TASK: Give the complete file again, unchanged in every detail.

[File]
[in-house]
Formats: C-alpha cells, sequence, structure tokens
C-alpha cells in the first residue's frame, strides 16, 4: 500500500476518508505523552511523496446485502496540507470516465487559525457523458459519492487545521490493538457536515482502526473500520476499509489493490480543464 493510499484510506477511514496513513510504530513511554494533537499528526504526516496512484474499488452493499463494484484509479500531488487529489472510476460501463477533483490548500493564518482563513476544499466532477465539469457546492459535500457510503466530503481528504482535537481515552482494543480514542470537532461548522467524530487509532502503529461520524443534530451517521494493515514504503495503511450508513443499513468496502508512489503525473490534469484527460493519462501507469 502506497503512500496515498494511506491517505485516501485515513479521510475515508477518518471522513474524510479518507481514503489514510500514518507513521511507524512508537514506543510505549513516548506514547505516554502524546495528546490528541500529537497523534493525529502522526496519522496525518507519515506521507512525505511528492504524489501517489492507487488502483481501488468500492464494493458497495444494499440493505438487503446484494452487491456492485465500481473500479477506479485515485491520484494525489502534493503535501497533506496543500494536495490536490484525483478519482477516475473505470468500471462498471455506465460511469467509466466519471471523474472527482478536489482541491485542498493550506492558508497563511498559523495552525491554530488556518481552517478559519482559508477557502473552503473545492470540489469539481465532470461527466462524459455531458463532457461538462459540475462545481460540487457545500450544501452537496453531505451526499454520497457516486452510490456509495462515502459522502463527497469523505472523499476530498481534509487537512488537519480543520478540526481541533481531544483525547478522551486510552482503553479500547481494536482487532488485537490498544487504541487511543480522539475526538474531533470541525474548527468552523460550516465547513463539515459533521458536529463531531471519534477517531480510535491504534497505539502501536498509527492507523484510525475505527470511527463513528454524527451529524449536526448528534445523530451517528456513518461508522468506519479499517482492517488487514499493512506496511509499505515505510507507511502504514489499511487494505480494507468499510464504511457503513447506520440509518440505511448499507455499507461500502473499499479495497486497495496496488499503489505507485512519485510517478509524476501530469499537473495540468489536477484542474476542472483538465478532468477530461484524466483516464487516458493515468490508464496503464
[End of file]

[in-house]
Formats: C-alpha cells, sequence, structure tokens
C-alpha cells in the first residue's frame, strides 16, 4: 500500500476518508505523552511523496446485502496540507470516465487559525457523458459519492487545521490493538457536515482502526473500520476499509489493490480543464 493510499484510506477511514496513513510504530513511554494533537499528526504526516496512484474499488452493499463494484484509479500531488487529489472510476460501463477533483490548500493564518482563513476544499466532477465539469457546492459535500457510503466530503481528504482535537481515552482494543480514542470537532461548522467524530487509532502503529461520524443534530451517521494493515514504503495503511450508513443499513468496502508512489503525473490534469484527460493519462501507469 502506497503512500496515498494511506491517505485516501485515513479521510475515508477518518471522513474524510479518507481514503489514510500514518507513521511507524512508537514506543510505549513516548506514547505516554502524546495528546490528541500529537497523534493525529502522526496519522496525518507519515506521507512525505511528492504524489501517489492507487488502483481501488468500492464494493458497495444494499440493505438487503446484494452487491456492485465500481473500479477506479485515485491520484494525489502534493503535501497533506496543500494536495490536490484525483478519482477516475473505470468500471462498471455506465460511469467509466466519471471523474472527482478536489482541491485542498493550506492558508497563511498559523495552525491554530488556518481552517478559519482559508477557502473552503473545492470540489469539481465532470461527466462524459455531458463532457461538462459540475462545481460540487457545500450544501452537496453531505451526499454520497457516486452510490456509495462515502459522502463527497469523505472523499476530498481534509487537512488537519480543520478540526481541533481531544483525547478522551486510552482503553479500547481494536482487532488485537490498544487504541487511543480522539475526538474531533470541525474548527468552523460550516465547513463539515459533521458536529463531531471519534477517531480510535491504534497505539502501536498509527492507523484510525475505527470511527463513528454524527451529524449536526448528534445523530451517528456513518461508522468506519479499517482492517488487514499493512506496511509499505515505510507507511502504514489499511487494505480494507468499510464504511457503513447506520440509518440505511448499507455499507461500502473499499479495497486497495496496488499503489505507485512519485510517478509524476501530469499537473495540468489536477484542474476542472483538465478532468477530461484524466483516464487516458493515468490508464496503464